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Lyon County free fair proposal to go to the public

December 7, 2012
By Deb Gau , Marshall Independent

MARSHALL - A proposal to make the Lyon County Fair a free fair, and discussion on county employee pay scales became two main topics during the regular meeting of the Lyon County Board on Thursday. County commissioners heard both a report and appropriations request for the fair, and a proposal for a 2013 wage scale, but in both cases commissioners opted for more discussion rather than taking immediate action.

Pat Verly and Dan Johnson presented commissioners with a report on this year's county fair. Verly said the fair had a good response and good attendance at special events like the rodeo and demolition derby, although the weather didn't cooperate for a draft horse show. He said this year, the fair's bottom line was $3,200 in the negative, "which is challenging."

Verly and Johnson said fair organizers wanted to get more people to attend the fair.

"We would love to have a free fair," Verly said. People might be more inclined to go if they didn't have to pay for parking, and Johnson said several other county fairs in the region are free, including the Lincoln County, Murray County and Yellow Medicine County fairs.

However, a free fair would require more funding from the county, to help offset the revenue that is currently brought in by parking fees, they said. The fair board was requesting county appropriations of $40,000 for 2013. The funds would help make up for the lack of parking revenue and cover utility expenses, Verly said. The fair would also continue to seek sponsors to help host events.

Lyon County Administrator Loren Stomberg said the county had originally planned on a fair appropriation of $14,500 for 2013, although it could be possible to set aside more.

Commissioner Steve Ritter said he had received several comments from the public on the possibility of a free fair.

"I think it's something that would probably make sense to have a public hearing and public comment on," Ritter said.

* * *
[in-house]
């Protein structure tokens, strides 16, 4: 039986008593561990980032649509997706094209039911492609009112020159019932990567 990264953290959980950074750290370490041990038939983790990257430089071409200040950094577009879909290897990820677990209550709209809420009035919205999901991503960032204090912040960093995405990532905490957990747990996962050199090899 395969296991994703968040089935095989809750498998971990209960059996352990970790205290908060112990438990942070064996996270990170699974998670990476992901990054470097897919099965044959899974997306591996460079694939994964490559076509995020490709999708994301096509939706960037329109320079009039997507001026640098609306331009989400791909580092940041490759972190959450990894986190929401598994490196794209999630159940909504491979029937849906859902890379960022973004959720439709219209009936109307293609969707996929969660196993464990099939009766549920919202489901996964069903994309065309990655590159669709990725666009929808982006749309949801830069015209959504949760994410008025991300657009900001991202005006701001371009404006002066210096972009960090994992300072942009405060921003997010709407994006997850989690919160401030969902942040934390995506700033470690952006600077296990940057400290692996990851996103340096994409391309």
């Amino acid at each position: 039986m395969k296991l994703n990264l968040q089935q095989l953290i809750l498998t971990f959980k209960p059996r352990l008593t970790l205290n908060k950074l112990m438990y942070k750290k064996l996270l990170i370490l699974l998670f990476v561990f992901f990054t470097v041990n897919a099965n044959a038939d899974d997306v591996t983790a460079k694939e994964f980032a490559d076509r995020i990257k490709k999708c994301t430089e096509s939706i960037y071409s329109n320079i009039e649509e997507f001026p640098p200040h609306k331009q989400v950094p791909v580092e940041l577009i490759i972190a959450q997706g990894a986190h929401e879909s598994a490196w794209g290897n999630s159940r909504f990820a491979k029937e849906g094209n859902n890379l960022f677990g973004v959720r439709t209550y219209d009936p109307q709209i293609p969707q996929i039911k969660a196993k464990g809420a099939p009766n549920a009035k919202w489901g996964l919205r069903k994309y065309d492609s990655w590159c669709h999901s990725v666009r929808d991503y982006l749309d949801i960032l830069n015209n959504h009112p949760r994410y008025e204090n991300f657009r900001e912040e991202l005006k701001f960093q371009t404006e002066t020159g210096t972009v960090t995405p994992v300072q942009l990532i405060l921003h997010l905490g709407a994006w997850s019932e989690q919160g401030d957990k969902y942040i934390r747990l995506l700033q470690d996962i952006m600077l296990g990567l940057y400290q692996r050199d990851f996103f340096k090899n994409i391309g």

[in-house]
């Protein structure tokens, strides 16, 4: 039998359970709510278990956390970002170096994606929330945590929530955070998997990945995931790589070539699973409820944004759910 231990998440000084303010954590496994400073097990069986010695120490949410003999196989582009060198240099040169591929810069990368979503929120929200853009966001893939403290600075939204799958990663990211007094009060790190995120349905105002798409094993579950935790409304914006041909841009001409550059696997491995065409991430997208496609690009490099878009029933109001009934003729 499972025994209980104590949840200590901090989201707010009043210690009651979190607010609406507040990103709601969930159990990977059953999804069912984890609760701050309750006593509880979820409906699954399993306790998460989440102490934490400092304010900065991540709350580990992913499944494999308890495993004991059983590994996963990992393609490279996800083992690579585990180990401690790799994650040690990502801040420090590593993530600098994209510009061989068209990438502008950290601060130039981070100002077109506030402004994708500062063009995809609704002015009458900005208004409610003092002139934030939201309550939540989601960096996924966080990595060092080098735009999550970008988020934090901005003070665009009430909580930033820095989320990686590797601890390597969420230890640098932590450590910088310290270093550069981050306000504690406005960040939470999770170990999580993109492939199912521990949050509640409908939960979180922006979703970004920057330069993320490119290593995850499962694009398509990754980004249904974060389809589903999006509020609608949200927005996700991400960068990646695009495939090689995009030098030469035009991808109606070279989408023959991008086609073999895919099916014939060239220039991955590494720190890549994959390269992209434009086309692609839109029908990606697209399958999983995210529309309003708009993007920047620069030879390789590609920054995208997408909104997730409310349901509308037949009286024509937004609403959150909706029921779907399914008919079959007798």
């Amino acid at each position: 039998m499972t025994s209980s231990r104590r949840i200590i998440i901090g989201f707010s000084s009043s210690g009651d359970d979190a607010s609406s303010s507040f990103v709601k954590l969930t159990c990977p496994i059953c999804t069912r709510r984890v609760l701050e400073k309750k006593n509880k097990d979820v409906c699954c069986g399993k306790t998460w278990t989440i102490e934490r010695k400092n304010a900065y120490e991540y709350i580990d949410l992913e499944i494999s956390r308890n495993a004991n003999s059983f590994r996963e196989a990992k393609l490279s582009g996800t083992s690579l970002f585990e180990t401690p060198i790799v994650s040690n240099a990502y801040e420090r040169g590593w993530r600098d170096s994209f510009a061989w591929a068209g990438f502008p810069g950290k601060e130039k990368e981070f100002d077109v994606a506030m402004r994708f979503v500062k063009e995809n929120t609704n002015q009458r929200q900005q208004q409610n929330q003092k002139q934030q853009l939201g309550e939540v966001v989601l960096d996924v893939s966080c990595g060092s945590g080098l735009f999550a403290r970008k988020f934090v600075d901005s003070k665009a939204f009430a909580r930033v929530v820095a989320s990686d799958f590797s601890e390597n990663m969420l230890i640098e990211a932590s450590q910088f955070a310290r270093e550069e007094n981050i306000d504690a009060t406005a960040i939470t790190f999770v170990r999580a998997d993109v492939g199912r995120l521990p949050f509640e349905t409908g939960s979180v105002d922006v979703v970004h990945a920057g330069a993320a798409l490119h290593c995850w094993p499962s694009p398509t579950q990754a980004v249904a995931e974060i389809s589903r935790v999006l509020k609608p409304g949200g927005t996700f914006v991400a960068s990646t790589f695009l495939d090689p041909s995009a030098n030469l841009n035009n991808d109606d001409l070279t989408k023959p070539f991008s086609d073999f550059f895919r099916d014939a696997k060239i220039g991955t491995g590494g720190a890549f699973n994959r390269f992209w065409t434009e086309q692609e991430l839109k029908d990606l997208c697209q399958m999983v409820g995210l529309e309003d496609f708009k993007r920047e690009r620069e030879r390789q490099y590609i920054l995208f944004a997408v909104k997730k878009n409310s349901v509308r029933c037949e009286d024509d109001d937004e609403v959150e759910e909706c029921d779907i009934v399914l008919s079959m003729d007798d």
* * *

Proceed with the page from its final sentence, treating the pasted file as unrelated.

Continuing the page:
Commissioners also said they had some concerns about fair finances and the turnover of experienced Lyon County Fair Board members during the board's most recent elections.

Verly said two current board members were voted out.

"To my knowledge, the rest of the board is still there," he said. It was an open vote, he said. "I really take that as a challenge," Verly said of commissioners' statements.

Johnson said the board did have an external audit done this year as well.

The board set a public hearing to discuss the possibility of a free county fair at 7 p.m. on Dec. 18.

Later the same meeting, the board also decided to meet with county department heads to discuss issues related to proposed employee pay scales for 2013. Stomberg said that the county hired an outside firm to conduct a study and come up with comparable worth rankings and minimum and maximum salary amounts for county employees. Stomberg said the study and updated scales were required under state equity laws.

Stomberg said the proposed pay scales could be appealed if commissioners voted to accept them Thursday. He said a few county employees' salaries did not fit perfectly into the proposed scales. Employees who were already at their maximum pay scales would be frozen at that level. In one case, he said, an employee's current pay would be below the minimum of the new scale, and that would have to be addressed.

Some employees' new maximum salary level would be lower than it had been, Stomberg said. That would not affect the employees' eligibility for raises, but they could not have a higher salary than the maximum, he said.

Commissioners and some county department heads said they had concerns about whether the proposed pay scales accurately reflected the amount of work employees were doing. For example, Lyon County Sheriff Mark Mather pointed out the proposal included the position of chief deputy. That position is currently unfilled, and the job responsibilities have been divided among Mather and other deputies, he said.

Other department heads had questions about whether the proposal would allow overtime pay for certain categories of employee. Highway Superintendent Jim Thomasson said that could be a big concern for road maintenance work.

Commissioners Ritter and Rodney Stensrud volunteered to meet with department heads to discuss pay scale concerns following the board meeting.



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